Vitamin D supplements are less effective at raising vitamin D levels in pregnant women if they deliver their babies in the winter, have low levels of vitamin D early in pregnancy or gain more weight during pregnancy, a new Southampton study has shown.
The findings, published the Endocrine Society's Journal of Clinical Endocrinology & Metabolism, showed pregnant women respond differently to vitamin D supplementation depending on their individual attributes.
The University of Southampton researchers suggest that supplement levels should be tailored according to individual risk factors.
Vitamin D is a hormone that helps the body absorb calcium. It plays a crucial role in bone and muscle health. The skin naturally produces vitamin D after exposure to sunlight but people also obtain smaller amounts of the vitamin through foods, such as milk fortified with vitamin D.
Evidence suggests vitamin D deficiency during pregnancy can harm maternal health, fetal development and the child's long-term skeletal health.
Professor Nicholas Harvey, of the Medical Research Council Lifecourse Epidemiology Unit, University of Southampton, who led the study with Dr Rebecca Moon, Clinical Research Fellow, comments: "It is important for pregnant women to have sufficient levels of vitamin D for the health of their baby. Our study findings suggest that in order to optimise vitamin D concentrations through pregnancy, the supplemental dose given may need to be tailored to a woman's individual circumstances, such as the anticipated season of delivery."
The Maternal Vitamin D Osteoporosis Study (MAVIDOS), is a multi-centre, double-blind, randomised, placebo-controlled trial of vitamin D supplementation in pregnancy. More than 800 pregnant women were recruited and randomised to take either 1000 units (25 micrograms) of vitamin D every day or a matched placebo capsule from 14 week's gestation until delivery of the baby.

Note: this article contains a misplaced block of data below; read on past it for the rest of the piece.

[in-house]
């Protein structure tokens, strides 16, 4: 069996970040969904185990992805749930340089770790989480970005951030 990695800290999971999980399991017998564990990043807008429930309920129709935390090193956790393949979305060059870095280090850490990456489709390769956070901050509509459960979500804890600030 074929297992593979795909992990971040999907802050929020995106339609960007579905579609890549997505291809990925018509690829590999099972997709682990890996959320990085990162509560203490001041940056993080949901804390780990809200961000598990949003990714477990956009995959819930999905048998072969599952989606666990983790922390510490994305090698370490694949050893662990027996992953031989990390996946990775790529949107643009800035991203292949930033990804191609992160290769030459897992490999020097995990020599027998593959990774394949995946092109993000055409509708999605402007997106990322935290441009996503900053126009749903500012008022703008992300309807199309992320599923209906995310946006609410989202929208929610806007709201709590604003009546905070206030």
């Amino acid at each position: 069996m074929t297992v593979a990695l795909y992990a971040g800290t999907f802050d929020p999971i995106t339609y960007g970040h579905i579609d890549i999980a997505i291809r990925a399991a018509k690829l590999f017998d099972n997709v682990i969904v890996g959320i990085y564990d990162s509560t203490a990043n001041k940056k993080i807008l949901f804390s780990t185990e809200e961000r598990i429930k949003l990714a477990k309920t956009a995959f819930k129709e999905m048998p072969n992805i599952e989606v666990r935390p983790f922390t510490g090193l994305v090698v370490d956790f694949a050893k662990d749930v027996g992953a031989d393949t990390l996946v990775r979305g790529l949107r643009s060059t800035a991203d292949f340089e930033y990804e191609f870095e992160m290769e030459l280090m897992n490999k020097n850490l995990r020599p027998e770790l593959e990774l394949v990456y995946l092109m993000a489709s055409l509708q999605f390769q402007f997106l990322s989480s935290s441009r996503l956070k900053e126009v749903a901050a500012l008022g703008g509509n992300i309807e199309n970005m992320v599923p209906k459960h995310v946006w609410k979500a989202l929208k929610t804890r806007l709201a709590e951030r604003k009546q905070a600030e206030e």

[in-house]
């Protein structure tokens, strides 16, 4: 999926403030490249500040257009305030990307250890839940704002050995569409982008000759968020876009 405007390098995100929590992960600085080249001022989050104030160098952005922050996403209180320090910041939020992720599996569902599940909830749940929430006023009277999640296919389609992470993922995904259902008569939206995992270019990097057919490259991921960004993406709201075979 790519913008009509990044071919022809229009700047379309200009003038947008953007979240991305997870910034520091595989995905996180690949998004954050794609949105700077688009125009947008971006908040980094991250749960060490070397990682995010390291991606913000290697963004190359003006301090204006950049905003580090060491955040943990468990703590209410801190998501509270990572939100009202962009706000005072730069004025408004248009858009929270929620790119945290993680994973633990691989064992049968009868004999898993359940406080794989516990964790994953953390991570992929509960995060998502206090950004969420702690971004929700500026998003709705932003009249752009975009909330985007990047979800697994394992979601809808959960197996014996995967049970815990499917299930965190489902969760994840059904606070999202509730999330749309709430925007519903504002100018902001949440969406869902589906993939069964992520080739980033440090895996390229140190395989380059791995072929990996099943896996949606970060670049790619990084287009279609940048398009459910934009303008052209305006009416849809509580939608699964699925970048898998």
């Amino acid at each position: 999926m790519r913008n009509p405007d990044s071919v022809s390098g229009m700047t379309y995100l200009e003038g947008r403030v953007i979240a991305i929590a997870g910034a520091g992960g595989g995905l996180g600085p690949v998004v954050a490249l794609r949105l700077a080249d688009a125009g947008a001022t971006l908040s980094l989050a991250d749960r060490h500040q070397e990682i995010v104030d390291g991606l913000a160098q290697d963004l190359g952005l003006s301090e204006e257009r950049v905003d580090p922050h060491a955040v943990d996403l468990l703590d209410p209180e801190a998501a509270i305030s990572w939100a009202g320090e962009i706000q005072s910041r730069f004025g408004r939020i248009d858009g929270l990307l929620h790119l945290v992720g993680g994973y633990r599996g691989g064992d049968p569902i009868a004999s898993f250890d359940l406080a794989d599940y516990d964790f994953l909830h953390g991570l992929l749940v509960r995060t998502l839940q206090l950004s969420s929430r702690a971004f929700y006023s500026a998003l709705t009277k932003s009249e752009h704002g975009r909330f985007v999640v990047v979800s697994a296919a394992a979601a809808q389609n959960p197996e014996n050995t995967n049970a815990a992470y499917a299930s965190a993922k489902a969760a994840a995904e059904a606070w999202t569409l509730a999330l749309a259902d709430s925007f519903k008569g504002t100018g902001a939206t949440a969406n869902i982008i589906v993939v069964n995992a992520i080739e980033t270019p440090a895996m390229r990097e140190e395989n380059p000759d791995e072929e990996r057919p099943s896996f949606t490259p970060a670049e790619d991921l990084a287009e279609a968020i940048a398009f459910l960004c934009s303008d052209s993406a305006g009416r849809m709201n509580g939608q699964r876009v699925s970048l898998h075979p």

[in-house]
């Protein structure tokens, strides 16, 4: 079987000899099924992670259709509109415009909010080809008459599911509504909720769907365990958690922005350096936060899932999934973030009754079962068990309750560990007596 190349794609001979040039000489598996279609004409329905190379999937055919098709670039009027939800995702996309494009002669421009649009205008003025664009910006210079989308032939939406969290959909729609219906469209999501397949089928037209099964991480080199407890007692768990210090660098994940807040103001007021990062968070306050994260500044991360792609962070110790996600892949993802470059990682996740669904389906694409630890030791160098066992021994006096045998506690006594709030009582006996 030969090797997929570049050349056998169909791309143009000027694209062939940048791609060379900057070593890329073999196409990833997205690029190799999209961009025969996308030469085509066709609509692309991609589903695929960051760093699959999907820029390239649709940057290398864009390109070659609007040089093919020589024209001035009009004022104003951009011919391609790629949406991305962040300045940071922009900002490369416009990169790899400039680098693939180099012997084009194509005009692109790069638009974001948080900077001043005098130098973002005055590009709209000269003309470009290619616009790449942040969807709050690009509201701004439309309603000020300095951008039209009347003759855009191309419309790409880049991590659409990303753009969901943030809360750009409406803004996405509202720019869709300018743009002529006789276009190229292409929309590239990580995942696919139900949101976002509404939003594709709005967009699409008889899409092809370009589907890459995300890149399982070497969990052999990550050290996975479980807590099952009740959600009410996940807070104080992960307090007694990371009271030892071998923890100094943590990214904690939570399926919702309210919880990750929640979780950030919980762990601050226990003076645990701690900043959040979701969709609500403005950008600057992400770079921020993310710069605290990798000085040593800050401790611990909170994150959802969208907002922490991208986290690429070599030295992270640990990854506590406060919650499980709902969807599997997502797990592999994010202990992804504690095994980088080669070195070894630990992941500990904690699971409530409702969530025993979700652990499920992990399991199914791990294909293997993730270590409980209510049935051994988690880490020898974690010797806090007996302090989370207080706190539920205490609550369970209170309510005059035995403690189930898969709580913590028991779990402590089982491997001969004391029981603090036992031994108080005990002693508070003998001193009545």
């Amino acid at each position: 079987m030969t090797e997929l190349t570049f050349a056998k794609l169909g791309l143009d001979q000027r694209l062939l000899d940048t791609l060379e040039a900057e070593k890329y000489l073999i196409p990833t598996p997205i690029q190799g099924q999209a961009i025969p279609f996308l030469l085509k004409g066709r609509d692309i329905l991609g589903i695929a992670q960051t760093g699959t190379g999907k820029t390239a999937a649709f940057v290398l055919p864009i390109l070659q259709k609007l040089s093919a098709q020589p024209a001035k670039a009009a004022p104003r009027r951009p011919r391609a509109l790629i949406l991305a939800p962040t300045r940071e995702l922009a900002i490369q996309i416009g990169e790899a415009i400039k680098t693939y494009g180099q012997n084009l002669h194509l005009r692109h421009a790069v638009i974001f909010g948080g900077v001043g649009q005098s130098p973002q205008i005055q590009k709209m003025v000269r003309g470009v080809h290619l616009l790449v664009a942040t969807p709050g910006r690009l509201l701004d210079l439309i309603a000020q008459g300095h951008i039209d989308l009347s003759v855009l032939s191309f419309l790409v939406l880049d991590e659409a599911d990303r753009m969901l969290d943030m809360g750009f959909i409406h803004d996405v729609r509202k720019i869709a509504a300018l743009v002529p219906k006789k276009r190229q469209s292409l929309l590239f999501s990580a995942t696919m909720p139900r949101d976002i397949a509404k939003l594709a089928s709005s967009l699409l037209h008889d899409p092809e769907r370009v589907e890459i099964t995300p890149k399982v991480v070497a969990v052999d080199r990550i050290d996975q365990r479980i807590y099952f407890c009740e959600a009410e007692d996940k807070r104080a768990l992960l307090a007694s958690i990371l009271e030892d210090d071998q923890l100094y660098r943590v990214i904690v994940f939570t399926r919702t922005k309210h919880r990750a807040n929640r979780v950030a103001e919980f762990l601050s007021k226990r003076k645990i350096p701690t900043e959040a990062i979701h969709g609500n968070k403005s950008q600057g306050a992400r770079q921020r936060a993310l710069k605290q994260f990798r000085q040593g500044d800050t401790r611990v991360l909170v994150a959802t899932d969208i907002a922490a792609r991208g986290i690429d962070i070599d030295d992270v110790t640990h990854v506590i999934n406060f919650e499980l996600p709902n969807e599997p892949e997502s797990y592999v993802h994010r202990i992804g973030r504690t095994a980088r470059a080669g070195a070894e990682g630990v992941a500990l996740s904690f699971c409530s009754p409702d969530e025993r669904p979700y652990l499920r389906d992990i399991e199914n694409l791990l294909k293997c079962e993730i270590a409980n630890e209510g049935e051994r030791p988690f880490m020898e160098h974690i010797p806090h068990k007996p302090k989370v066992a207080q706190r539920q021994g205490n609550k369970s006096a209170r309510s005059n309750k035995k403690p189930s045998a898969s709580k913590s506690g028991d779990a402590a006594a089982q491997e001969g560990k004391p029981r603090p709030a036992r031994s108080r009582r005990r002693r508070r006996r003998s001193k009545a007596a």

Analysis showed that participants who received the vitamin D supplement achieved different levels of vitamin D in the blood, even though they received the same dose. Researchers found women who delivered in the summer, who gained less weight during pregnancy and who had higher vitamin D levels early in pregnancy tended to have higher levels of vitamin D in the blood than their counterparts. Women who consistently took the supplement also had higher levels of vitamin D than participants who did not.
"Our findings of varied responses to vitamin D supplementation according to individual attributes can be used to tailor approaches to antenatal care," said Professor Cyrus Cooper, Director, and Professor of Rheumatology at the MRC Lifecourse Epidemiology Unit, University of Southampton. "This work forms part of a larger programme of research at the MRC Lifecourse Epidemiology Unit, University of Southampton, addressing the early life determinants of bone development, and will inform novel strategies aimed at improving bone health across future generations."
The study was funded by the charity Arthritis Research UK, with further funding support from the MRC, National Institute for Health Research (NIHR) and the Bupa Foundation.
The Journal of Clinical Endocrinology & Metabolism